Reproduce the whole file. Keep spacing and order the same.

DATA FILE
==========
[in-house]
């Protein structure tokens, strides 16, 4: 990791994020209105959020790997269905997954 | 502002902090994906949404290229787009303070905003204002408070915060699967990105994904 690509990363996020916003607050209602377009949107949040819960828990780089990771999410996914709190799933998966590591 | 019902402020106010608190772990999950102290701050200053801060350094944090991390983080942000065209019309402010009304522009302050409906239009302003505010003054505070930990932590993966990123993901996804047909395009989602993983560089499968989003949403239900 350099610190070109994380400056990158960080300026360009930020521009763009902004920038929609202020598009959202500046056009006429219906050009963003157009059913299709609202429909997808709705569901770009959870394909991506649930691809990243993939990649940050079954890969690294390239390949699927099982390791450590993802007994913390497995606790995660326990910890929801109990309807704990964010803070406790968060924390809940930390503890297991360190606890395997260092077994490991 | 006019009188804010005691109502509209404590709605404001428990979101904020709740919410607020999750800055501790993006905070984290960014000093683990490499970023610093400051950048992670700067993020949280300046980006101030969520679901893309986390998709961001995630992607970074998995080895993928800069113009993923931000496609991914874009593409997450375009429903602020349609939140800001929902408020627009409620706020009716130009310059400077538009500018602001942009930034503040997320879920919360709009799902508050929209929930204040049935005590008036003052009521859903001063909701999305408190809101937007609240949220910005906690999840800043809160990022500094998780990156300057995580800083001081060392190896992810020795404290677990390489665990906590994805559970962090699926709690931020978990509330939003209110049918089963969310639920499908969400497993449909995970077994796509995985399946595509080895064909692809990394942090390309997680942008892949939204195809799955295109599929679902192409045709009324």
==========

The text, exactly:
[in-house]
């Protein structure tokens, strides 16, 4: 990791994020209105959020790997269905997954 | 502002902090994906949404290229787009303070905003204002408070915060699967990105994904 690509990363996020916003607050209602377009949107949040819960828990780089990771999410996914709190799933998966590591 | 019902402020106010608190772990999950102290701050200053801060350094944090991390983080942000065209019309402010009304522009302050409906239009302003505010003054505070930990932590993966990123993901996804047909395009989602993983560089499968989003949403239900 350099610190070109994380400056990158960080300026360009930020521009763009902004920038929609202020598009959202500046056009006429219906050009963003157009059913299709609202429909997808709705569901770009959870394909991506649930691809990243993939990649940050079954890969690294390239390949699927099982390791450590993802007994913390497995606790995660326990910890929801109990309807704990964010803070406790968060924390809940930390503890297991360190606890395997260092077994490991 | 006019009188804010005691109502509209404590709605404001428990979101904020709740919410607020999750800055501790993006905070984290960014000093683990490499970023610093400051950048992670700067993020949280300046980006101030969520679901893309986390998709961001995630992607970074998995080895993928800069113009993923931000496609991914874009593409997450375009429903602020349609939140800001929902408020627009409620706020009716130009310059400077538009500018602001942009930034503040997320879920919360709009799902508050929209929930204040049935005590008036003052009521859903001063909701999305408190809101937007609240949220910005906690999840800043809160990022500094998780990156300057995580800083001081060392190896992810020795404290677990390489665990906590994805559970962090699926709690931020978990509330939003209110049918089963969310639920499908969400497993449909995970077994796509995985399946595509080895064909692809990394942090390309997680942008892949939204195809799955295109599929679902192409045709009324």